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2018 NFL Draft: How OL Tyrell Crosby Would Fit With The Jaguars

Zach Goodall



Nov 7, 2015; Eugene, OR, USA; Oregon Ducks offensive lineman Tyrell Crosby (73) blocks California Golden Bears defensive end Cameron Saffle (51) as Oregon Ducks quarterback Vernon Adams Jr. (3) throws an interception in the first quarter at Autzen Stadium. Mandatory Credit: Scott Olmos-USA TODAY Sports

The 2018 NFL Draft is in two weeks.

With NFL teams finalizing their draft boards, and needs being relatively evident for each team after the free agency period came and went, it’s time to begin evaluating prospect fits at positions of need for the Jacksonville Jaguars.

In continuation of the Locked On Jaguars prospect fit series, let’s take a look at Oregon offensive lineman Tyrell Crosby. We’ve previously covered Penn State TE Mike Gesicki, UTEP guard Will Hernandez, and Oklahoma State QB Mason Rudolph.

Measurables: (#) = Percentiles vs. NFL OL

Height: 6-4 5/8 (44)        40 yard dash: 5.23 (62)          20 shuttle: 4.77 (42)

Weight: 309 (43)              Vertical: 30 (76)                       Bench: 17 (4)

Arms: 35 1/4 (89)             Broad: 8-9 (71)

Hands: 10 3/4 (92)           3 cone: 7.89 (40)


Tyrell Crosby has experience at both left and right tackle, playing both sides as a freshman, full time right tackle in 2015, and making the transition to left tackle at the start of 2016 before missing the rest of the season due to a broken left foot. He started all 13 games of the 2017 season at left tackle.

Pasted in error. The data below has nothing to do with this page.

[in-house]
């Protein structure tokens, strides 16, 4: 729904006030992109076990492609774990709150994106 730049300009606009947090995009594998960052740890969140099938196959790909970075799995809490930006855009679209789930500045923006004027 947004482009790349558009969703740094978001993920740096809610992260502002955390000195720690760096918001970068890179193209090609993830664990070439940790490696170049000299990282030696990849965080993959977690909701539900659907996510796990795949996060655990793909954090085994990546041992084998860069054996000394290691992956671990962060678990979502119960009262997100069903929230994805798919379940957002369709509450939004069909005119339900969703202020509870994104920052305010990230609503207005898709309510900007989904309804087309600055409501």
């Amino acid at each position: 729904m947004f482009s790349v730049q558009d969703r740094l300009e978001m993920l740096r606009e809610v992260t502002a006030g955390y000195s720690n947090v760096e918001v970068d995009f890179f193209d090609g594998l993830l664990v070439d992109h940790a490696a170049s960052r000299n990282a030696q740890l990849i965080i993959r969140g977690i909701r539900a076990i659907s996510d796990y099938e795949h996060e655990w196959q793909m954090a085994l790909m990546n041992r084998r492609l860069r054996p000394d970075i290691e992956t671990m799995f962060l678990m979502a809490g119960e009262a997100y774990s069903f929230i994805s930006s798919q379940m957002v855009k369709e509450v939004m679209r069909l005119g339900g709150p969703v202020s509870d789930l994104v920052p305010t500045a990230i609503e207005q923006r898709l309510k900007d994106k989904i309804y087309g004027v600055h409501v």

This past season, Crosby didn’t allow a single sack or QB hit, and only gave up three QB hurries, according to PFF. While those numbers are impressive, Crosby stands out to me as a dominant down blocker in the run game, leaving no rep unfinished.

Crosby wins with maintaining lower pad level through his block against the 3-technique defensive tackle and drives him three yards back and away from the 3 hole for the running back to achieve a big gain on his counter. Crosby’s job is long-over by this point, but what sticks out to me is his attempt to land a second block on the back-side defensive end attempting to chase the running back. After watching four games of Crosby’s 2017 film, this effort is showcased frequently after finishing assignments.

Despite leaving his block just a little early, he clears the running gap with the help of the center and immediately looks for another defender to eliminate from chasing the play. Crosby has often been labeled as a “mean-streak” blocker, and these past two reps are solid examples of that.